The new map is an illustrated insider’s guide to Greenwich Village

BY LESLEY SUSSMAN | For nearly a decade, two Charles Street residents have traced their way from Elvis Presley’s favorite haunts in Memphis, Tennessee, to their new map of Greenwich Village, an illustrated insider’s guide to the sights and the must-see sounds that have made the community a must visit for tourists and New Yorkers alike.

For Alan Grossman, 77, and his late wife, Andrea Shaw – both lifelong Elvis fans – “The Memphis Map for Elvis Fans” was the definitive guide to enjoying Memphis and Graceland like Elvis did it. Now, in their “Where is Greenwich Village?” map, released this month, users will find 150 handpicked places to see in the neighborhood.

“These are famous places and hidden gems that you won’t discover on your iPhone,” Grossman said.

Grossman added that the map is a much-needed introduction for both local residents and tourists to a neighborhood once inhabited by Lenni Lenape Indians and that immigrants, rebels, artists and celebrities have all called home.

“It’s a map where almost 150 points of interest can be found in seven categories, including history, literature, art and architecture, film and television locations, music, theater and important educational sites,” he said.

“We felt that visitors – and even locals – needed a curated guide to see the neighborhood as it should be seen – up close and on foot – and a guide created by two longtime local residents who have lived in the neighborhood for many years.”

What’s next for Grossman? A map of the United States? The moon? The universe?”

He laughs at the question.

“That’s a good question,” he replied. “I’m not really sure. Maybe something a little closer to home, like our neighboring neighborhood, Chelsea. People also suggest Brooklyn. At this point, my team and I are looking around and thinking about it.

Interesting facts accompany the map.

His research and design team, he explained, consists primarily of former Charles Street resident Brigid McMenamin, writer and editor Karyn Feiden, and adjunct professor at Michael L. Kelly. Pratt who teaches undergraduate communications design and typographic information design.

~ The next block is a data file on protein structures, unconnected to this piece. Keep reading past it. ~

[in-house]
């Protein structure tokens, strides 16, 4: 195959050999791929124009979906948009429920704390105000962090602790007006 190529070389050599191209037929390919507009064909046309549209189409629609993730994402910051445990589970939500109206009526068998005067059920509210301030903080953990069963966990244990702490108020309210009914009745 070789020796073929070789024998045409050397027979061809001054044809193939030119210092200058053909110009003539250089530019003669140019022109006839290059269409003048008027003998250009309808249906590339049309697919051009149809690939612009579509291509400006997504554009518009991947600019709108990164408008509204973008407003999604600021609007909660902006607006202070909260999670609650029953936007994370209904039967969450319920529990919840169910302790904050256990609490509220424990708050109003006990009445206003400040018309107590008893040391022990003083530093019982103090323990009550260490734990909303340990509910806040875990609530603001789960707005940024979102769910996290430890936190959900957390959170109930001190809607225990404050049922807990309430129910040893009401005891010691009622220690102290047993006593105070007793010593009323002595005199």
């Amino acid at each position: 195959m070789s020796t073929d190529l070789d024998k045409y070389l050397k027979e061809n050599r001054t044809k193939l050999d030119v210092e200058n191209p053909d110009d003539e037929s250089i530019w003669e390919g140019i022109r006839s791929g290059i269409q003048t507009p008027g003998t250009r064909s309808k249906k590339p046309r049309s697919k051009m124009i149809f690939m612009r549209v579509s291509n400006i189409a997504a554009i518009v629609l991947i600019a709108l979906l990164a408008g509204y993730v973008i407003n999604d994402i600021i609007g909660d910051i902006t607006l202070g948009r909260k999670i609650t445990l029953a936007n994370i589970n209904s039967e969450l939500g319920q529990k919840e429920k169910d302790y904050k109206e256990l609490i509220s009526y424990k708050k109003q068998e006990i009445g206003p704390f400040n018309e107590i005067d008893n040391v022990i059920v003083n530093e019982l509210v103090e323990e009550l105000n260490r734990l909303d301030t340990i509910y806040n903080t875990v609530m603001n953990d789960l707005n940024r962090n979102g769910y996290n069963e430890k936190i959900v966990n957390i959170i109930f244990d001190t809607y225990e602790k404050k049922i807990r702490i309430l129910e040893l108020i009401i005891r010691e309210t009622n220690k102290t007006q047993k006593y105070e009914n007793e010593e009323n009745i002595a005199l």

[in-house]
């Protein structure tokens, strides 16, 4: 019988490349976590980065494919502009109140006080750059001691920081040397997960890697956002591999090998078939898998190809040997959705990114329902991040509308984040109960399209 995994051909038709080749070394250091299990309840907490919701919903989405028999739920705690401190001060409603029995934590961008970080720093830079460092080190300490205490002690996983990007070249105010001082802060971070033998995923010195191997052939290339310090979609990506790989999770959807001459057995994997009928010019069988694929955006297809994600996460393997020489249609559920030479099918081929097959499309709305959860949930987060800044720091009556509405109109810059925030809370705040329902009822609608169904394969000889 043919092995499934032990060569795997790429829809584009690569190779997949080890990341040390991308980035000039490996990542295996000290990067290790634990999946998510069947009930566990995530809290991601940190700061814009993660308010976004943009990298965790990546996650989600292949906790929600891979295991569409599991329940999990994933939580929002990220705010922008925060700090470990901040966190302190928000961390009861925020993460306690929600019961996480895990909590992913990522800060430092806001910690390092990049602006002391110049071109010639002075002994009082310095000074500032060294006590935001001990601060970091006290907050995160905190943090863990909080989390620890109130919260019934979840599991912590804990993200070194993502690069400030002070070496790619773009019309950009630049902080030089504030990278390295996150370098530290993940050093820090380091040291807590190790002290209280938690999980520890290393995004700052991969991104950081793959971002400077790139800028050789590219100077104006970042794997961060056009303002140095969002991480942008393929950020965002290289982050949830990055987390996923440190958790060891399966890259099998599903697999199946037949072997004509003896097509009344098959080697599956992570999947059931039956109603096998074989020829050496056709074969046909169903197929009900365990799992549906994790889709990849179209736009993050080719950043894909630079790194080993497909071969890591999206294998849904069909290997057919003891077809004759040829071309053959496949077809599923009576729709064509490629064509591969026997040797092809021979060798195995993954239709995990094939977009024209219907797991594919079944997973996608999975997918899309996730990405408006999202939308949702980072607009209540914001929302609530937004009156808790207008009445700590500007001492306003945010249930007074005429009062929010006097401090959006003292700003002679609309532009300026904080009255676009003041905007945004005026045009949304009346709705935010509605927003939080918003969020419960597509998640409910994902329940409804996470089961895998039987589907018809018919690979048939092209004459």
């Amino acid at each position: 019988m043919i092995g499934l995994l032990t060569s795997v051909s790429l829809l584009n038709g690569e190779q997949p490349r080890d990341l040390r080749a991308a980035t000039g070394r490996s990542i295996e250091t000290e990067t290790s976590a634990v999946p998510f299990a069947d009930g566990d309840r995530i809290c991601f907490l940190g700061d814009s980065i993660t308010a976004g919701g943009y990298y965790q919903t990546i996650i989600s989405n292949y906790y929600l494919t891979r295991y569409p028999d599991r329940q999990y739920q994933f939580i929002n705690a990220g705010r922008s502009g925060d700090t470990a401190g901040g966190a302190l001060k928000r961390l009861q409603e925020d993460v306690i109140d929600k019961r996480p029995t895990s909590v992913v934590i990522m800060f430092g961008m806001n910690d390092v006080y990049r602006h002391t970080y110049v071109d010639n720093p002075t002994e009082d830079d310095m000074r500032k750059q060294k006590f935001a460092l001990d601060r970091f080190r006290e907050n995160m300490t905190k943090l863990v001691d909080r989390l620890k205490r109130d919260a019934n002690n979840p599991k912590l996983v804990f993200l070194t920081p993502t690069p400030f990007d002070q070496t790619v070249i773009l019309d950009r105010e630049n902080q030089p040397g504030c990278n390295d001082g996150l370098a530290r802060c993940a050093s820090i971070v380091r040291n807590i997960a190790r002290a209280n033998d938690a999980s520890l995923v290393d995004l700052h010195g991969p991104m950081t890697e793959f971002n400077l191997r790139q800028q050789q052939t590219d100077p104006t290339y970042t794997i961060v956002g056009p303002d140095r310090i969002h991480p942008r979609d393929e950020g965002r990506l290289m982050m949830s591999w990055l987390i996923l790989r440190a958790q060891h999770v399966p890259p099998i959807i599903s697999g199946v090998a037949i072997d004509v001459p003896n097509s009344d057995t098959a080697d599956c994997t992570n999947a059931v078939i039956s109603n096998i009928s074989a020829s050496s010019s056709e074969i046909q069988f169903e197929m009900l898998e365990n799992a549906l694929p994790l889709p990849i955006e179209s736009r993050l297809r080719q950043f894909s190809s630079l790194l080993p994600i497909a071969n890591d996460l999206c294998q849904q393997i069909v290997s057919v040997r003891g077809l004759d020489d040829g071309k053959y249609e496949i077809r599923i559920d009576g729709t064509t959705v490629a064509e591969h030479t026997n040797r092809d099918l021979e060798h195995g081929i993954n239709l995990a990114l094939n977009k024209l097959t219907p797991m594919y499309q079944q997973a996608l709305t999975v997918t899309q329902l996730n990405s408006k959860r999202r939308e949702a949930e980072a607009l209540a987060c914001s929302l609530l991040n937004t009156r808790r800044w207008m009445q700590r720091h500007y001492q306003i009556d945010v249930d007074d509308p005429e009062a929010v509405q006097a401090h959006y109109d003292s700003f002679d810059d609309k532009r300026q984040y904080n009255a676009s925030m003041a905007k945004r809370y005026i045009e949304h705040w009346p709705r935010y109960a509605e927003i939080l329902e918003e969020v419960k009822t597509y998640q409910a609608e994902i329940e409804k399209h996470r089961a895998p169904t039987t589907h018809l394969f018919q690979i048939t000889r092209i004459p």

So what’s behind this whole card business, Grossman asked. Is he card crazy? Is it some kind of magnificent obsession? Again, Grossman burst out laughing.

“No, it’s just that Andrea and I have always been interested in cards,” he explained. “We always made simple maps when we traveled, creating little maps to know the key places we wanted to go.

“Even when friends visited us from out of town, we would give them a little Google-like map of the village,” he said. “This map was something we thought of when we were in Memphis looking for Elvis’ favorite hangouts and we couldn’t find them.

“During the process of creating the map for the Elvis fans, people in Memphis kept asking us where we were from, and we told them New York. And they were intrigued whether or not no we had made a map of where we lived in. It got us thinking and Andrea loved the idea of ​​making a map of our own neighborhood.

Children’s writer Margaret Wise Brown lived in the clapboard farm at 121 Charles Street, one of the map’s landmarks. (Photo by Le Soleil du Village)

Asked about the two or three best places he discovered in his own neighborhood that he didn’t really know well having lived here for years, Grossman said they included 16 Barrow St., the home of Hank Greenberg, the “Hebrew Hammer”. and prodigious home run hitter; Cobble Court at 121 Charles St., a wooden house that was once home to Margaret Wise Brown, author of the children’s classic “Goodnight Moon,” and the Sanctum Sanctorum at 177A Bleeker St., the mythical mansion of Dr. Strange, the Sorcerer Supreme, a Marvel Comics book hero and, later, the subject of a Walt Disney film.

He added that map users will learn where to find “counterculture hotspots and literary watering holes, as well as legendary entertainment spaces and distinctive architecture. They will also learn about the role the gay community has played in the neighborhood and the historical contributions of African Americans.

Shaw died in 2016. Creating the map took longer than expected, Grossman said, due to the COVID health crisis.

“In 2013 and 2014, we started the process of creating the map, but the places were closing due to COVID,” he recalls. “We had to keep redoing the map. It was also difficult to reunite with people who were self-isolating. We originally included many interesting bars and restaurants but suddenly they all closed.

The “Where is Greenwich Village?” The card, which sells for $12.95, is currently sold at Three Lives & Company Bookstore, 154 W. 10th St., and on Amazon.

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